• "In-memory will be the dominant technology for all aspects of BI within 10 years"?perhaps. About half of the audience said they agreed, with the rest split between "disagreed" and "undecided." HP and SAP, as well as Anthony Deighton, strongly agreed. IBM agreed, while Teradata strongly disagreed. Teradata said that some data will reside in memory but not all of it. He made the point that customers are going to want to buy the cheapest input/outputs (IOs) and storage possible, and use hierarchal storage with their BI solutions.

Lots of great discussion took place during this panel, and we were proud to be a part of it!

This week I attended the Gartner BI Summit in London. The tag line of the conference was, "ReBIrth?Adjust, Evaluate, Organize." I used Twitter heavily during the event--you can read my tweets, as well as those of other conference attendees, here.

The Gartner BI Summit was an exciting event for QlikTech, as it took place on the heels of the analyst firm publishing its 2011 Business Intelligence Platform Magic Quadrant report. You can access the full report, in all its 52-page glory, here.

QlikTech secured a coveted position in the Leaders Quadrant based on our completeness of vision and ability to execute. During an analyst panel discussion about Magic Quadrants, analyst Rita Sallam noted that the Leaders Quadrant in the BI Magic Quadrant includes two types of vendors: traditional BI vendors and what Gartner calls data discovery vendors. According to the BI Platforms Magic Quadrant report, "These data discovery alternatives to traditional BI platforms offer highly interactive and graphical user interfaces built on in-memory architectures to address business users' unmet ease-of-use and rapid deployment needs."

We couldn't agree more. We call this new type of BI "Business Discovery." In our view, Business Discovery platforms work with what you have (including traditional BI solutions) and deliver zero-wait analysis, mobility, an app-like delivery model, remixability and reassembly, and a social and collaborative environment. If you'd like more info, click here to download the QlikView White Paper "Business Discovery: The Next Generation of BI."

The QlikTech product marketing team went through a big effort during the past few months to identify and clearly describe what it is that makes the QlikView Business Discovery platform unique in the market. After lots of research, conversations with customers, partners, and our own people in the field, we've summed it up this way.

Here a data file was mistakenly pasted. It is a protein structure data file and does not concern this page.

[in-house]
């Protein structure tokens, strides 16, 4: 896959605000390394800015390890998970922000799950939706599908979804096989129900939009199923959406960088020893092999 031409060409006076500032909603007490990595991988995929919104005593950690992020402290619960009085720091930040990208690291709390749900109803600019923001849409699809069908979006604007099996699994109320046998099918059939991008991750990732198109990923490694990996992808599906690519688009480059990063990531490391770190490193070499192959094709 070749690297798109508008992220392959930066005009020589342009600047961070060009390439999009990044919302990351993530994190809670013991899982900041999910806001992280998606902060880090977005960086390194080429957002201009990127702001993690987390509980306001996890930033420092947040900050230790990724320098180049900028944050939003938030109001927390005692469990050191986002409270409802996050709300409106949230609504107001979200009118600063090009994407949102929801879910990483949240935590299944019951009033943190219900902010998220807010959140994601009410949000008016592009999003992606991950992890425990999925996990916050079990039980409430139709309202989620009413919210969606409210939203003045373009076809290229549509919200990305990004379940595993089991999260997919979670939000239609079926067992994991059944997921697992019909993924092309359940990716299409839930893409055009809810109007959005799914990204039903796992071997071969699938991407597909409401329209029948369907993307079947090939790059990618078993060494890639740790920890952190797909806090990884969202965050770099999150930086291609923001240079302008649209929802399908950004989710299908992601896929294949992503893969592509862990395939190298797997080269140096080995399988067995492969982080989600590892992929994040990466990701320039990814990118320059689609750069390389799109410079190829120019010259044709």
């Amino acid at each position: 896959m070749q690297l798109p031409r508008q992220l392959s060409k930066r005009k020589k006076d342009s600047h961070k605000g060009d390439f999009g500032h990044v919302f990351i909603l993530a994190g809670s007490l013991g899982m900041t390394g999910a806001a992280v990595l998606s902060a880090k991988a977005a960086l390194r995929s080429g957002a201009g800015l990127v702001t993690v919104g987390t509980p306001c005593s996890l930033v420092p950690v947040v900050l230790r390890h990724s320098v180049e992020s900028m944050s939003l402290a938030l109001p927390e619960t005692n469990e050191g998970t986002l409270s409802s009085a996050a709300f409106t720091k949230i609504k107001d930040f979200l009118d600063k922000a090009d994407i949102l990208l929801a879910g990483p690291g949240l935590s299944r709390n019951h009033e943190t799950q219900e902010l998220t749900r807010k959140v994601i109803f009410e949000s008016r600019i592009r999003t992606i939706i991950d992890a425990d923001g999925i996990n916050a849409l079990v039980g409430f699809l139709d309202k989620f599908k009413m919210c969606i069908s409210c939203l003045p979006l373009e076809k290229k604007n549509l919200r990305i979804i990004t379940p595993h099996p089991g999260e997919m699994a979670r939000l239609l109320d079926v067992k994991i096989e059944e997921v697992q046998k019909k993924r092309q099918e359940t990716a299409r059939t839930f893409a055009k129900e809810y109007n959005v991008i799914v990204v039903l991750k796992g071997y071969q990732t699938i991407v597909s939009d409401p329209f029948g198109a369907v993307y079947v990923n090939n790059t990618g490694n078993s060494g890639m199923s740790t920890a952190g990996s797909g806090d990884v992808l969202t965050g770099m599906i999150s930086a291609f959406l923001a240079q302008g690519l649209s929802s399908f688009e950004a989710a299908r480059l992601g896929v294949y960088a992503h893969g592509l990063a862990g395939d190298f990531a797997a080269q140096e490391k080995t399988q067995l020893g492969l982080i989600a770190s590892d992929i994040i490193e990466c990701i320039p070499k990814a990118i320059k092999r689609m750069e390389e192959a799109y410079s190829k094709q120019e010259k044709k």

What makes QlikView unique is a combination of five capabilities that, taken together, deliver a superior user experience:

  • User-centric interactivity. Ask your own questions and formulate your own insights in a simple and straightforward way. Type any word or phrase and get instant results that illuminate relationships in data sourced from various systems. Visualize data any way you want: charts, tables, maps, graphs, and list boxes. Click anywhere for more detail. Remix and reassemble data in new views and visualizations.
  • Associative experience. Gain unexpected insights and make discoveries by easily and clearly seeing how data is associated and what data is not related. Conduct direct and indirect searches across all data anywhere in the application-globally or within a single field. When you make a selection, all fields instantaneously filter themselves based on your selection. The data related to your selection is highlighted in white while unrelated data is highlighted in gray.
  • Access to business data-from anywhere. Access relevant information from multiple business systems with incremental loading of updates. Combine data in a single in-memory location to access a full range of detail from top-level indicators to full transactional detail. Work with your dynamic, interactive data analytics through the most popular mobile devices, including iPad, iPhone, Android, and BlackBerry. Get data selection, associative search, GPS-sensitive filtering, and advanced visualization on your device.
  • Speed-of-thought analysis. Call up data, ask questions, and receive answers-all on the fly, all on your own. Leverage QlikView's highly optimized, scalable, in-memory engine for instant access to very large data sets. Derive insight in just a few mouse clicks. See relationships and find meaning in data, for a quick path to insight.
  • Rapid time to value. Measure time to value (or time to market, for partners) in weeks, days, or even hours. According to a 2009 IDC survey, 44% of QlikView customers deploy QlikView in less than one month and 77% deploy it in less than three months.

Enterprise software must address IT requirements, such as security, manageability and scalability. QlikView does that. But what really sets QlikView apart from traditional BI solutions is the user experience. It is the ability for decision makers at any level in the organization to explore data on their own, drawing conclusions and deriving insights.